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Composable CPU descriptions in CλaSH, and wrap-up of RetroChallenge 2018/09

30 September 2018 (programming haskell fpga electronics retrochallenge clash)

My last post ended with some sample CλaSH code illustrating the spaghetti-ness you can get yourself into if you try to describe a CPU directly as a function (CPUState, CPUIn) -> (CPUState, CPUOut). I promised some ideas for improving that code.

To start off gently, first of all we can give names to some common internal operations to help readability. Here's the code from the previous post rewritten with a small kit of functions:

intensionalCPU (s0, CPUIn{..}) = case phase s of
    WaitKeyPress reg ->
        let s' = case cpuInKeyEvent of
                Just (True, key) -> goto Fetch1 . setReg reg key $ s
                _ -> s
            out = def{ cpuOutMemAddr = pc s' }
        in (s', out)                   
    Fetch1 ->
        let s' = goto Exec s{ opHi = cpuInMem, pc = succ $ pc s }
            out = def{ cpuOutMemAddr = pc s' }
        in (s', out)
    s | cpuInVBlank = s0{ timer = fromMaybe 0 . predIdx $ timer s0 }
      | otherwise = s0

Using a State monad

To avoid the possibility of screwing up the threading of the internal state, we can use the State CPUState monad:

Continue reading »

CPU modeling in CλaSH

23 September 2018 (programming haskell fpga electronics retrochallenge clash)

My entry for RetroChallenge 2018/09 is building a CHIP-8 computer. Previously, I've talked in detail about the video signal generator and the keyboard interface; the only part still missing is the CPU.

The CHIP-8 instruction set

Since the CHIP-8 was originally designed to be an interpreted language run as a virtual machine, some of its instructions are quite high-level. For example, the framebuffer is modified via a dedicated blitting instruction; there is a built-in random number generator; and instructions to manipulate two 60 Hz timers. Other instructions are more in line with what one would expect to see in a CPU, and implement basic arithmetic such as addition or bitwise AND. There is also a generic escape hatch instruction but that doesn't really apply to hardware implementations.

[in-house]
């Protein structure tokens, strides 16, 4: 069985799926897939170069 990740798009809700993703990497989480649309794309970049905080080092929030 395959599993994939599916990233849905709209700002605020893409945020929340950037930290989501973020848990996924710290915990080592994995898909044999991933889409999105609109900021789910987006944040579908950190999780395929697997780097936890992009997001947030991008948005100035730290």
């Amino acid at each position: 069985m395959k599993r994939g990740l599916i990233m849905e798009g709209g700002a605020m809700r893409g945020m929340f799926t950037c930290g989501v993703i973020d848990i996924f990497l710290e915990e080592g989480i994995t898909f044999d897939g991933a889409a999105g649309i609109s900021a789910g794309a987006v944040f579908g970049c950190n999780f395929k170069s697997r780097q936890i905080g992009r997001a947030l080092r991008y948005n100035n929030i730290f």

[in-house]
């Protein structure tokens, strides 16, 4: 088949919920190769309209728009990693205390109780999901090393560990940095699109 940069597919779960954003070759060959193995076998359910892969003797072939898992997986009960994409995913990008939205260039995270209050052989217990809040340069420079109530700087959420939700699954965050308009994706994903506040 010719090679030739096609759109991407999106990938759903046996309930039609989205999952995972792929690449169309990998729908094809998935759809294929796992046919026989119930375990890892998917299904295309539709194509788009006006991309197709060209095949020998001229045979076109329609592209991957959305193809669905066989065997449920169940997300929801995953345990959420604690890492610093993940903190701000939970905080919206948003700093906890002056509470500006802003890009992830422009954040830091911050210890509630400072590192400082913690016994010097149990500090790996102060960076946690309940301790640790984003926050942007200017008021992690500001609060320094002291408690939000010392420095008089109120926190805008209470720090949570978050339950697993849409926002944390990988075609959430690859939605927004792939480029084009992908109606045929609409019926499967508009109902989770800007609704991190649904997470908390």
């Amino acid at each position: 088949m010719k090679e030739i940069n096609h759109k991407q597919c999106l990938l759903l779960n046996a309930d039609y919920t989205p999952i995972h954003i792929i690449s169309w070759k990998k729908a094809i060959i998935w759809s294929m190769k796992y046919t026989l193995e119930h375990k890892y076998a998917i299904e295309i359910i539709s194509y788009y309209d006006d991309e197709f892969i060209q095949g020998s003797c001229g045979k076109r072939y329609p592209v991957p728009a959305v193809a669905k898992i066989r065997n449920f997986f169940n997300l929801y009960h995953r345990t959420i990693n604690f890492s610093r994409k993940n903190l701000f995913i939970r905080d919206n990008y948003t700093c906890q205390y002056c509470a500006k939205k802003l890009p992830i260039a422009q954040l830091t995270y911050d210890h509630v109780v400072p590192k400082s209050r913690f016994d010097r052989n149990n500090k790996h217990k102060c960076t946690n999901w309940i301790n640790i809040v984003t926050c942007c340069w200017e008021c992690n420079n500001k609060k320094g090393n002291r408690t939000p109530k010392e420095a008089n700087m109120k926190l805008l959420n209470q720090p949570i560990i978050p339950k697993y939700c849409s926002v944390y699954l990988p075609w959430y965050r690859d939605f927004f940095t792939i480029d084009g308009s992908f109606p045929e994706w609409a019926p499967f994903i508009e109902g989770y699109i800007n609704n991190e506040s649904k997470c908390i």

The CPU has 16 generic-purpose 8-bit registers V0VF; register VF is also used to report flag results like overflow from arithmetic operations, or collision during blitting. Most instructions operate on these general registers. Since the available memory is roughly 4K, these 8-bit registers wouldn't be too useful as pointers. Instead, there is a 12-bit Index register that is used as the implicit address argument to memory-accessing instructions.

For flow control, the program counter needs 12 bits as well; the CHIP-8 is a von Neumann machine. Furthermore, it has CALL / RET instructions backed by a call-only stack (there is no argument passing or local variables).

Modeling the CPU's internal state

We can collect all of the registers described above into a single Haskell datatype. I have also added two 8-bit registers for the high and low byte of the current instruction, but in retrospect it would be enough to just store the high byte, since the low byte is coming from RAM exactly when we need to dispatch on it anyway. The extra phase register is to distinguish between execution phases such as fetching the first byte of the next instruction, or for instructions that are implemented in multiple clock cycles, like clearing the frame buffer (more on that below).

type Addr = Unsigned 12
type Reg = Index 16

data CPUState = CPUState
    { opHi, opLo :: Word8
    , pc, ptr :: Addr
    , registers :: Vec 16 Word8
    , stack :: Vec 24 Addr
    , sp :: Index 24
    , phase :: Phase
    , timer :: Word8
    , randomState :: Unsigned 9

I implemented the random number generator as a 9-bit linear-feedback shift register, truncated to its lower 8 bits; this is because a maximal 8-bit LFSR wouldn't generate 0xFF.

lfsr :: Unsigned 9 -> Unsigned 9
lfsr s = (s `rotateR` 1) `xor` b4
    b = fromIntegral $ complement . lsb $ s
    b4 = b `shiftL` 4

Input and output "pins"